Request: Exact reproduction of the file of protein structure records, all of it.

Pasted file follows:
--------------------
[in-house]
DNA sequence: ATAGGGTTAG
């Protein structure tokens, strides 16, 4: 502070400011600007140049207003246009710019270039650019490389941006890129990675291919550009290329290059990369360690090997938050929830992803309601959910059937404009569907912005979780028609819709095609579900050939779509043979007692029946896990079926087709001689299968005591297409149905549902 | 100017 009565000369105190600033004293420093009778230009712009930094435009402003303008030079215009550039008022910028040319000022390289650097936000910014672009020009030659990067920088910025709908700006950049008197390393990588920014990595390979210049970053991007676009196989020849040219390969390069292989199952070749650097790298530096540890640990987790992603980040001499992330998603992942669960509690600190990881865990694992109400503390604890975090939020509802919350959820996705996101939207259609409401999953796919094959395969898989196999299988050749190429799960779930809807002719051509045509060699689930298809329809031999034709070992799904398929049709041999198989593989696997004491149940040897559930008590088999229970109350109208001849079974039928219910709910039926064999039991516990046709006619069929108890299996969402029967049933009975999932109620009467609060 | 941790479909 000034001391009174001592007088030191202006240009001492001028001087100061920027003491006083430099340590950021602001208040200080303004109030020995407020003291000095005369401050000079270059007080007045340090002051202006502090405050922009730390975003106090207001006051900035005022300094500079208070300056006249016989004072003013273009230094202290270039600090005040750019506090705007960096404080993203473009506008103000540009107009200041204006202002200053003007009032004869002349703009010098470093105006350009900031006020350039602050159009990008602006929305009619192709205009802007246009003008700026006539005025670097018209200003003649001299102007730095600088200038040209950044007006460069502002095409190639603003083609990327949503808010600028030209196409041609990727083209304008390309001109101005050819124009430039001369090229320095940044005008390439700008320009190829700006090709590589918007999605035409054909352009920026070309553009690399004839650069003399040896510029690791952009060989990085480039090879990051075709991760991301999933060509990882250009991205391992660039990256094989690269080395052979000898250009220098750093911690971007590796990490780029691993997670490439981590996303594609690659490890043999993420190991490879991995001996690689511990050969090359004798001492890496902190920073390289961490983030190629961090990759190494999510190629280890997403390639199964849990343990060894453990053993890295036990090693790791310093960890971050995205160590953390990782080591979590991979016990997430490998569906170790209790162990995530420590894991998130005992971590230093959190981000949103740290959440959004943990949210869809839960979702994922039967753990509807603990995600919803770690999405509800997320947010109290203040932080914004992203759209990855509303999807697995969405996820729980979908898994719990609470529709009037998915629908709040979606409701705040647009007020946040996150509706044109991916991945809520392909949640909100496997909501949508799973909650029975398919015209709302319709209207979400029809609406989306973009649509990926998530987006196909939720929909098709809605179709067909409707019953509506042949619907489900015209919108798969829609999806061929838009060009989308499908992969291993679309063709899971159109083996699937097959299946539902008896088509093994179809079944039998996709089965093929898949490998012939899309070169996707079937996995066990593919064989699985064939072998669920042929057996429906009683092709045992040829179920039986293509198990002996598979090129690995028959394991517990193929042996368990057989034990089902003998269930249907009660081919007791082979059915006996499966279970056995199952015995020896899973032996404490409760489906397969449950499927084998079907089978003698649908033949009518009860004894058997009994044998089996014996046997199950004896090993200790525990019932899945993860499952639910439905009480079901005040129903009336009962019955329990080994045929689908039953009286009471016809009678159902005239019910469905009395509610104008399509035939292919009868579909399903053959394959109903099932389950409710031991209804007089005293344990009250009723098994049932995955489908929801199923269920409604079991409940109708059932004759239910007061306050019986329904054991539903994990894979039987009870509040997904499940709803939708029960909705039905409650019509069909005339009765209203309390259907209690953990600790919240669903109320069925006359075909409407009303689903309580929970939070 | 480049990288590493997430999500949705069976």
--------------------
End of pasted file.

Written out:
[in-house]
DNA sequence: ATAGGGTTAG
């Protein structure tokens, strides 16, 4: 502070400011600007140049207003246009710019270039650019490389941006890129990675291919550009290329290059990369360690090997938050929830992803309601959910059937404009569907912005979780028609819709095609579900050939779509043979007692029946896990079926087709001689299968005591297409149905549902 | 100017 009565000369105190600033004293420093009778230009712009930094435009402003303008030079215009550039008022910028040319000022390289650097936000910014672009020009030659990067920088910025709908700006950049008197390393990588920014990595390979210049970053991007676009196989020849040219390969390069292989199952070749650097790298530096540890640990987790992603980040001499992330998603992942669960509690600190990881865990694992109400503390604890975090939020509802919350959820996705996101939207259609409401999953796919094959395969898989196999299988050749190429799960779930809807002719051509045509060699689930298809329809031999034709070992799904398929049709041999198989593989696997004491149940040897559930008590088999229970109350109208001849079974039928219910709910039926064999039991516990046709006619069929108890299996969402029967049933009975999932109620009467609060 | 941790479909 000034001391009174001592007088030191202006240009001492001028001087100061920027003491006083430099340590950021602001208040200080303004109030020995407020003291000095005369401050000079270059007080007045340090002051202006502090405050922009730390975003106090207001006051900035005022300094500079208070300056006249016989004072003013273009230094202290270039600090005040750019506090705007960096404080993203473009506008103000540009107009200041204006202002200053003007009032004869002349703009010098470093105006350009900031006020350039602050159009990008602006929305009619192709205009802007246009003008700026006539005025670097018209200003003649001299102007730095600088200038040209950044007006460069502002095409190639603003083609990327949503808010600028030209196409041609990727083209304008390309001109101005050819124009430039001369090229320095940044005008390439700008320009190829700006090709590589918007999605035409054909352009920026070309553009690399004839650069003399040896510029690791952009060989990085480039090879990051075709991760991301999933060509990882250009991205391992660039990256094989690269080395052979000898250009220098750093911690971007590796990490780029691993997670490439981590996303594609690659490890043999993420190991490879991995001996690689511990050969090359004798001492890496902190920073390289961490983030190629961090990759190494999510190629280890997403390639199964849990343990060894453990053993890295036990090693790791310093960890971050995205160590953390990782080591979590991979016990997430490998569906170790209790162990995530420590894991998130005992971590230093959190981000949103740290959440959004943990949210869809839960979702994922039967753990509807603990995600919803770690999405509800997320947010109290203040932080914004992203759209990855509303999807697995969405996820729980979908898994719990609470529709009037998915629908709040979606409701705040647009007020946040996150509706044109991916991945809520392909949640909100496997909501949508799973909650029975398919015209709302319709209207979400029809609406989306973009649509990926998530987006196909939720929909098709809605179709067909409707019953509506042949619907489900015209919108798969829609999806061929838009060009989308499908992969291993679309063709899971159109083996699937097959299946539902008896088509093994179809079944039998996709089965093929898949490998012939899309070169996707079937996995066990593919064989699985064939072998669920042929057996429906009683092709045992040829179920039986293509198990002996598979090129690995028959394991517990193929042996368990057989034990089902003998269930249907009660081919007791082979059915006996499966279970056995199952015995020896899973032996404490409760489906397969449950499927084998079907089978003698649908033949009518009860004894058997009994044998089996014996046997199950004896090993200790525990019932899945993860499952639910439905009480079901005040129903009336009962019955329990080994045929689908039953009286009471016809009678159902005239019910469905009395509610104008399509035939292919009868579909399903053959394959109903099932389950409710031991209804007089005293344990009250009723098994049932995955489908929801199923269920409604079991409940109708059932004759239910007061306050019986329904054991539903994990894979039987009870509040997904499940709803939708029960909705039905409650019509069909005339009765209203309390259907209690953990600790919240669903109320069925006359075909409407009303689903309580929970939070 | 480049990288590493997430999500949705069976």